Consider yourself a cross country skier? Put on the Lycra suit, memorize the following terms, and nobody will question you.
Alex and Therese
Our crushes of the cross country ski world. Just throw their names around like you know them personally and you will be Nordic cool. Example: "yeah, I'm training to do hills like Therese".
The ribbed pattern of a freshly packed skate ski trail. Since it hasn't been churned up by previous skiers it is usually heaven to ski on. Which may be why this guy is smiling so much.
Classic stride. Our friends at SkiXC.com call this "die in agony" stride after the attitude of skate skiers when confronted with no skate trail. Example: "OMG it hasn't been packed. We're gonna have to diagonal!"
Also known as wipeout, header, snow angel, melon slide, nose burner, etc. Best effects occur when the skier wears glasses.
Archaic term for the grip cut into waxless ski bases. They used to be shaped like fish scales but we've never seen fish ski and therefore prefer the more contemporary term of "pattern".
Figure-skating-like term which essentially means "any style you want". Usually interpreted as skate ski style since anyone caught diagonal striding in a freestyle event might as well tell the world they are terrible at skate skiing.
Canadian slang term for a skier who is absolutely clueless. They are often seen sporting earmuffs, jeans, poles that come up to the level of their belt buckle and backpacks full of heaven-only-knows-what.
When faced with an uphill a skier may attempt to diagonal stride up it (see "diagonal stride", above). If this fails they may be forced to herringbone up the hill which means duck-stepping with your ski tips pointed out. Often results in great faceplants (see "faceplant", above) when you place your pole ahead of your ski.
The horrific situation in which ice and snow build up on the bottom of your skis due to difficult waxing conditions. If you see a skier walking down the trail holding their skis and swearing up a storm this is probably what happened.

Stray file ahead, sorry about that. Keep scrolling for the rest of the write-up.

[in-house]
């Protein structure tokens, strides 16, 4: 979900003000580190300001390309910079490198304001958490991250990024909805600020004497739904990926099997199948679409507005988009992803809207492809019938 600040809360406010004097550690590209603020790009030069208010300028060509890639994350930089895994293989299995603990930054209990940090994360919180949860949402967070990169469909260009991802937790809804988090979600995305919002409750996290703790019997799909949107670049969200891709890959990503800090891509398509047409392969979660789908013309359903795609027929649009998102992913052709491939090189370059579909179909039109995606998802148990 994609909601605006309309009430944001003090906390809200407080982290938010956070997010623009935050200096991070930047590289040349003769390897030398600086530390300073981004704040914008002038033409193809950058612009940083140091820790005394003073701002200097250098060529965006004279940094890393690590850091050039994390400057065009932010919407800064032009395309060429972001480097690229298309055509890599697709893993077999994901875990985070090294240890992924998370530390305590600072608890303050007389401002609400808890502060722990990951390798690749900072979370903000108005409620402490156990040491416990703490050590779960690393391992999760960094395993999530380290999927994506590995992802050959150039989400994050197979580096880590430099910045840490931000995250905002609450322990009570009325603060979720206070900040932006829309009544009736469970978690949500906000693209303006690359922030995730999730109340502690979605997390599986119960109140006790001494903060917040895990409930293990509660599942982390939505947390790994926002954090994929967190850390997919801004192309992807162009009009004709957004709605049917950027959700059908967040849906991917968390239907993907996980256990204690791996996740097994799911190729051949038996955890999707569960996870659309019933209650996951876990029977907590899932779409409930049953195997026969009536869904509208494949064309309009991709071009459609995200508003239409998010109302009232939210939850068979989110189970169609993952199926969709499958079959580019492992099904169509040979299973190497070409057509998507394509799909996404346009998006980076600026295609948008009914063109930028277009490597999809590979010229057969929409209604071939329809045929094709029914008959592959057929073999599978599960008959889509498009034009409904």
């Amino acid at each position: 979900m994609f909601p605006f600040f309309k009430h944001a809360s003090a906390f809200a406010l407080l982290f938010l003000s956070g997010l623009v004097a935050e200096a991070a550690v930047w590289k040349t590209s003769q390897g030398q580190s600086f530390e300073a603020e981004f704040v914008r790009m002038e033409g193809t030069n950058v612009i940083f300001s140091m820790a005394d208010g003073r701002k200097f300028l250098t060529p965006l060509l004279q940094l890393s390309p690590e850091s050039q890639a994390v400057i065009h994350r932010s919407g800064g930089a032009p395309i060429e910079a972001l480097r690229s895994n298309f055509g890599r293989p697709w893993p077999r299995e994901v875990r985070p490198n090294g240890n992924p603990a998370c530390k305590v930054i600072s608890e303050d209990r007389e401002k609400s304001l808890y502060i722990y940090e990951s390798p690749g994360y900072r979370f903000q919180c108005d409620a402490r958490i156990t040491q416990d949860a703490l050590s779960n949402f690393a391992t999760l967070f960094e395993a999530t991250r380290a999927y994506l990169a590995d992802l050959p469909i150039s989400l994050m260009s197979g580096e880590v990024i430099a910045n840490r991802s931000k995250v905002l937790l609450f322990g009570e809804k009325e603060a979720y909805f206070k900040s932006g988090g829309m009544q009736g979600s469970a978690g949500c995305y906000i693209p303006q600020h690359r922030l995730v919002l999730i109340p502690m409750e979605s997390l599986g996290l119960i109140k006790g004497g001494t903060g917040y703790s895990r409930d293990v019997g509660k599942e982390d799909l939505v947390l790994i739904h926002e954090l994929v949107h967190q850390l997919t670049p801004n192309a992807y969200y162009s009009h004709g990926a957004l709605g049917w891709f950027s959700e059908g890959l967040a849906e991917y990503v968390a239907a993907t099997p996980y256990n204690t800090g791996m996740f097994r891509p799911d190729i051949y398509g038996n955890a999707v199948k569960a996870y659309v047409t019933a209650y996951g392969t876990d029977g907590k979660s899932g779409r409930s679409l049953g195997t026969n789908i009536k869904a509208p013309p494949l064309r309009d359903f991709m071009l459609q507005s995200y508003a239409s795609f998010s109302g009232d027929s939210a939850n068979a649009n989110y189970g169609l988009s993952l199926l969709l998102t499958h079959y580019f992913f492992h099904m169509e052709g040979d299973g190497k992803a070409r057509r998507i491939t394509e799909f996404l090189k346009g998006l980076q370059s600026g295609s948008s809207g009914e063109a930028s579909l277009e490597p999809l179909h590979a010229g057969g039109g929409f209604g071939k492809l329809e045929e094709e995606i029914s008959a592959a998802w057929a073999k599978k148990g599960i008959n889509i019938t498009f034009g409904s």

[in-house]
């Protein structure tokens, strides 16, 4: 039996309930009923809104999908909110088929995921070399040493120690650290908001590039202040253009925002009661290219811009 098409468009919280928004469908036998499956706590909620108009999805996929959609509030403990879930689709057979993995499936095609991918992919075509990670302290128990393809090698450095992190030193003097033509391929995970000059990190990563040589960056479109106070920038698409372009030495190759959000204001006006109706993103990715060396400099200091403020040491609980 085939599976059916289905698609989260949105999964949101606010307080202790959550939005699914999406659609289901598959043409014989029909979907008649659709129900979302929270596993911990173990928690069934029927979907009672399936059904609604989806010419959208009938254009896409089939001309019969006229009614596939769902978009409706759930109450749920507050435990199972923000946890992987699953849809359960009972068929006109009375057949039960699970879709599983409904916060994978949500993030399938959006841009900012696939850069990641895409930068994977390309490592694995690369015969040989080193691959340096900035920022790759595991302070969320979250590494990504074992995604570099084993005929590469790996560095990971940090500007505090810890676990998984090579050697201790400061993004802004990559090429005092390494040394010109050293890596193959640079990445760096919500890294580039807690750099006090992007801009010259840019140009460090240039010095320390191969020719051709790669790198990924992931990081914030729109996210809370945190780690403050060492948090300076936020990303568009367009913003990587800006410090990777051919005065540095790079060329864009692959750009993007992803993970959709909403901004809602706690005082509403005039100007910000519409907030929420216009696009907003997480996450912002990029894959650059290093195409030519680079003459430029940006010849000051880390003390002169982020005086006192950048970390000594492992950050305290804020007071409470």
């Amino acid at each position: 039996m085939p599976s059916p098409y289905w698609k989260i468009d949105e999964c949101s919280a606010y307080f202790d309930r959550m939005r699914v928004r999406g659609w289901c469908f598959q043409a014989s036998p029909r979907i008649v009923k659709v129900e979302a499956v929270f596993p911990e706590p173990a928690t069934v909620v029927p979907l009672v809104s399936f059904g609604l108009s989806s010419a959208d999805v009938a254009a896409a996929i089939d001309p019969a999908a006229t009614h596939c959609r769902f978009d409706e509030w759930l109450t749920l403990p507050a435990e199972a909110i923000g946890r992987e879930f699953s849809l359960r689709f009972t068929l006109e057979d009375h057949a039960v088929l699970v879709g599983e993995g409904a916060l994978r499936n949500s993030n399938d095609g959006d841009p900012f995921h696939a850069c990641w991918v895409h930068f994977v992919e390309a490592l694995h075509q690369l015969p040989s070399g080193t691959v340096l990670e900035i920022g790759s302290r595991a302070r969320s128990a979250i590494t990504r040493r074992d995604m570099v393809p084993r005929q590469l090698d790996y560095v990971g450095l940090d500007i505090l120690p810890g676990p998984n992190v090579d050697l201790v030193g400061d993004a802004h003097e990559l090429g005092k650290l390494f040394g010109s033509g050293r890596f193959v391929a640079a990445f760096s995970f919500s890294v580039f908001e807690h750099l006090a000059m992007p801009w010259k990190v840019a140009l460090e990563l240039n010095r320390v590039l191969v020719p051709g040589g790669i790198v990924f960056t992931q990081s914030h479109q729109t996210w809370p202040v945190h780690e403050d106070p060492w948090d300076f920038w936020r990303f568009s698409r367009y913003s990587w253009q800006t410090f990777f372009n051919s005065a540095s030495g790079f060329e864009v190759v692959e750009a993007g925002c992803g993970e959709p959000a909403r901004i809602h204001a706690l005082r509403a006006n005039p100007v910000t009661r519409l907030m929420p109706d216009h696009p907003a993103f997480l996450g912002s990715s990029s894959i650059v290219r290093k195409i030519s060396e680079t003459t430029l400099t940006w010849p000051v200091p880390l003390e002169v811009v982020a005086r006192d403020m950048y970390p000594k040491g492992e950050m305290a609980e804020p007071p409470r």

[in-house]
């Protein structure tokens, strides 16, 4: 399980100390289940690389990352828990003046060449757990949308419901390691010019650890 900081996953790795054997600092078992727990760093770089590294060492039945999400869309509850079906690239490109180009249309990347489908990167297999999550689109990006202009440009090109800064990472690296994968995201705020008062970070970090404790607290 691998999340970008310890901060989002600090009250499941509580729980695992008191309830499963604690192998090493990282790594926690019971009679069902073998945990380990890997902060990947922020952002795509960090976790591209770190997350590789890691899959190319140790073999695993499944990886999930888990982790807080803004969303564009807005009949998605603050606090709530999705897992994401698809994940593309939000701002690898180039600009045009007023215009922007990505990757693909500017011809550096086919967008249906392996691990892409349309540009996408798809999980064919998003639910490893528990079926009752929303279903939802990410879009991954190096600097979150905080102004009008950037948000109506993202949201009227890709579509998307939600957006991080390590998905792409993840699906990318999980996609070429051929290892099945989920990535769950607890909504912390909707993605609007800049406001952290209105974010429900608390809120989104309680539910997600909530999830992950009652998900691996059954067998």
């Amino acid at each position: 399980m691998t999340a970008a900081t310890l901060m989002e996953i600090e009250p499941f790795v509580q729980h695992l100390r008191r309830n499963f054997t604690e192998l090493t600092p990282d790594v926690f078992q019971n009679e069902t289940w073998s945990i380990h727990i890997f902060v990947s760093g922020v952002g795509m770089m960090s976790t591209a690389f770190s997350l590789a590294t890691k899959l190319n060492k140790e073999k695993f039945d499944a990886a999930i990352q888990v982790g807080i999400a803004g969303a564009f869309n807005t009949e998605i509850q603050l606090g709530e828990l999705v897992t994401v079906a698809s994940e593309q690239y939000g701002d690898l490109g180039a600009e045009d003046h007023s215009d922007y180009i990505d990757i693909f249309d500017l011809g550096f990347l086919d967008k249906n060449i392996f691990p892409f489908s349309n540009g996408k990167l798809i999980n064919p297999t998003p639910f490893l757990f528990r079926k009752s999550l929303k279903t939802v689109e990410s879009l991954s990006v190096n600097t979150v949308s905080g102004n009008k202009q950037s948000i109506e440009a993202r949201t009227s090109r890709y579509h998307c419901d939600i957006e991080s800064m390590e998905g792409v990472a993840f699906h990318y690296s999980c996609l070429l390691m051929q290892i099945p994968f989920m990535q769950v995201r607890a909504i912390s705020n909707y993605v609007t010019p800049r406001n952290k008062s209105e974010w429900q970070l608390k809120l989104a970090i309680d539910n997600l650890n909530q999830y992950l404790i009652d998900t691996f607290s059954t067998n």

Not to be confused with "kick ass" (although it sometimes applies), this term refers to the level of adhesion between your grip wax and the snow. Example: "I've got awesome kick today but my glide sure sucks." Also known as "grip", just to be confusing to newbies.
Ghastly sticky goop that you need to put in your kick zone (see "wax pocket" below) when the snow gets warm. Also used to glue small rookie skiers to trees.
A ski race. We don't just say "ski race" because it doesn't sound Scandinavian enough.
This is the large dent left in the snow after being compressed by a skier. Here is a photo of Jeff making a sitzmark.
The odd sport of having your dog drag you along skiing.
If this term brings to mind an attractive, fashionably clad female in ski gear, you are an alpine skier. The greatest ski bunny in the world was Jackrabbit Johannsen, a Norwegian-Canadian superstar who was cross country skiing until well over the age of a hundred. Here is a photo of him but by the look on his face his skis may have just iced up.
An ancient boot and binding system that most of us are suffering Post Traumatic Stress Disorder over. Three little pins in the binding fit into three little holes in the boot. If only it were that simple...
When a faster skier comes up behind a slower skier during competition they may call this term so the slower skier will move aside and let them pass. Any version of the word may be used (such as "TRACK!" or "JRK" or "tr...tr...tra....") so it's a good idea to just get out of their way at the first grunt.
Also known as "kick zone", this is the bottom third of the ski under your foot where you apply your grip wax. Kick wax. Stick wax. Whatever you want to call it.
Originating as an alpine term, this applies to a spectacular wipeout (see "faceplant", above) which leaves a trail of debris such as broken skis, toques, gorp baggies and car keys.